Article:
New method developed by German scientists promises to make the production of OLED displays cheaper

New method set to make OLEDs cheaper and shinier

German researchers are developing a breakthrough method that would make OLED screens cheaper and improve their luminosity.

The team of the Fraunhofer Research Institution for Organics, Materials and Electronic Devices managed to produce mini-OLED screens without using colour filters, substituting their function by an innovative coating technology.

The currently used colour filters are suppressing self-radiance of the OLED displays, so that only about 20 per cent of the emitted light can be used.

By spraying the red, green and blue sub pixels directly onto the OLED unit, the team managed to avoid using the filter entirely. “The sub pixels in the tiny display are typically about 8 square micrometres in size. However, conventional technology only allowed for the processing of units greater than 50 square micrometres,” explained the research leader Rigo Herold.

To address the problem, the team employed a special technology developed by their partner VON ARDENNE – world's lead manufacturer of advanced coating equipment.

The technology facilitates targeted vaporization of organic layers locally, under heat, thus enabling processing of surfaces smaller than 10 square micrometres. “In order to use the technology for OLED micro displays, we redesigned the entire manufacturing process. It is therefore possible to load the red, green and blue colour pixels directly. The use of the colour filter is no longer necessary and it is possible to use 100 per cent of the light emitted,” Herold said.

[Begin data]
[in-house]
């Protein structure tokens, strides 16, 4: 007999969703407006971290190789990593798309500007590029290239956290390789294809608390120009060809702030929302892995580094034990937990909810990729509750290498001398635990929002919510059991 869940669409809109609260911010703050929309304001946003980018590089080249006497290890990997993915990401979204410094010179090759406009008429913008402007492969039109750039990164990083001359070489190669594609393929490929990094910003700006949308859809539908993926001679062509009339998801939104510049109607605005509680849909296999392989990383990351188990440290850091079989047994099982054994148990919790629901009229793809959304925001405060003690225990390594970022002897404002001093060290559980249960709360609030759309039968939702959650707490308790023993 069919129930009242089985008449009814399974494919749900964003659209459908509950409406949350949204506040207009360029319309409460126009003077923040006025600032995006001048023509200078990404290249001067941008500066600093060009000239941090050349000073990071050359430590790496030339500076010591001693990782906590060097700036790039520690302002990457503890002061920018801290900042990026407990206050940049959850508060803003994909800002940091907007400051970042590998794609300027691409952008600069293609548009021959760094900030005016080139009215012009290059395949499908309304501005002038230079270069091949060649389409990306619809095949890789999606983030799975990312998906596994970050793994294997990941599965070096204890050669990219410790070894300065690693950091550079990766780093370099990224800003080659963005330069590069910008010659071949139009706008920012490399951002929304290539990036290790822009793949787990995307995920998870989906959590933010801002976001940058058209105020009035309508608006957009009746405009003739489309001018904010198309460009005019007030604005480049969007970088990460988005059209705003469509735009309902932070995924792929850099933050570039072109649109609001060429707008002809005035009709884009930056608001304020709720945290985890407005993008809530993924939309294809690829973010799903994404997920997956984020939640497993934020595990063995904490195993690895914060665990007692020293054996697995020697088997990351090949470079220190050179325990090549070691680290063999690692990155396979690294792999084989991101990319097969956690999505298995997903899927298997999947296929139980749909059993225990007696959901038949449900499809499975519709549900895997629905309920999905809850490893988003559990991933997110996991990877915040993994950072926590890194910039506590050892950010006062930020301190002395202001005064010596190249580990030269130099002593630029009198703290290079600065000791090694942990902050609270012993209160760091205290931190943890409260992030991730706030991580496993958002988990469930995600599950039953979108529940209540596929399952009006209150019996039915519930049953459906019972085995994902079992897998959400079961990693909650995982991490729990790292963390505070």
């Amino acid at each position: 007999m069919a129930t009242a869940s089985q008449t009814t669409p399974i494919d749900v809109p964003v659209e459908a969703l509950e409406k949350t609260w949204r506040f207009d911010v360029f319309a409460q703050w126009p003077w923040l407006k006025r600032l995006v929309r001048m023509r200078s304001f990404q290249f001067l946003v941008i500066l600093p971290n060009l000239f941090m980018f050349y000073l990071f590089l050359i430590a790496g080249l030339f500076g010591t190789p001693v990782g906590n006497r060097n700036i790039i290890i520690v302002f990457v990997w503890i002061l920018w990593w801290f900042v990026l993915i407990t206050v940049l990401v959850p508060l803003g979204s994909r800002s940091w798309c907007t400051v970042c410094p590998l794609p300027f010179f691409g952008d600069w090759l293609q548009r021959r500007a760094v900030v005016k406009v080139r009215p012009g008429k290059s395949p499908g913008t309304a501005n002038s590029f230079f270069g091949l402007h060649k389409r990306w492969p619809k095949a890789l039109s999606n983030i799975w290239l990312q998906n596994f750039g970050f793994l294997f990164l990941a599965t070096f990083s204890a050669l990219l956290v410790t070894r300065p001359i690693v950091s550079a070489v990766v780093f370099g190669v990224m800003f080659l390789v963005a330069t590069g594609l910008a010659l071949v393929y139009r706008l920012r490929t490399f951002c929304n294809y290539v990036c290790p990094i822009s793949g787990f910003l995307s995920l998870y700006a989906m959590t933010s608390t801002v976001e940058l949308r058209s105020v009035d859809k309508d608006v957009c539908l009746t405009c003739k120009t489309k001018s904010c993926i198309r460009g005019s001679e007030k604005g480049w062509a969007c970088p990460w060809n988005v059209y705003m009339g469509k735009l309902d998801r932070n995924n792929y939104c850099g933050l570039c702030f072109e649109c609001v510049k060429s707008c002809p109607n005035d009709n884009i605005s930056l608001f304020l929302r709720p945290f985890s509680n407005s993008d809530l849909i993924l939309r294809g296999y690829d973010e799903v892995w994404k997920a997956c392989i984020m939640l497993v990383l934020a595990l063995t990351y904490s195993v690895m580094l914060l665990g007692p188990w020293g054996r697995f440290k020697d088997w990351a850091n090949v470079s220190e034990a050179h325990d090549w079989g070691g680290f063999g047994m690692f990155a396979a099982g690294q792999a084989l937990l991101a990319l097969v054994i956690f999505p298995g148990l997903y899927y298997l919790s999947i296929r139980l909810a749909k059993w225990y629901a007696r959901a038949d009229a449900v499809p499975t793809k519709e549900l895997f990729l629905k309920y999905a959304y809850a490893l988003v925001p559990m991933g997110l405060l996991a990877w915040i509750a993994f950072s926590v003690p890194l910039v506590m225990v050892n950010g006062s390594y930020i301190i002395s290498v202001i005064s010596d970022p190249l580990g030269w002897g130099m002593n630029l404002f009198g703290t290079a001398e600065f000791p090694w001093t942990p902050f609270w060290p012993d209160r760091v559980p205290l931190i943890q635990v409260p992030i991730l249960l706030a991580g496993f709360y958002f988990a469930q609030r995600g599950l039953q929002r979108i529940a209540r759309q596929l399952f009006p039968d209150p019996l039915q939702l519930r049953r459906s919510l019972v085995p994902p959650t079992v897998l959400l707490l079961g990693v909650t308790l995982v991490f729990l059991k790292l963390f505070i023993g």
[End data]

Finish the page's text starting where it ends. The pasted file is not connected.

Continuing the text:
As it has been the expensive colour filters what has been driving the costs of OLED production unreasonably high, the new technology promises to make the whole process much more affordable.

OLEDs, standing for Organic Light Emitting Diode, unlike ordinary crystal display screens, don’t require background lighting and make it possible to manufacture flexible, bendable displays as thin as a sheet of paper.

However, the technology is still in its infancy with short lifespans and high acquisition costs being the major obstacle.

Right now, OLED is being used mostly for screens of sizes of just a few square centimetres such as the ViewFinder on digital cameras or – even smaller – on mobile phone beamers

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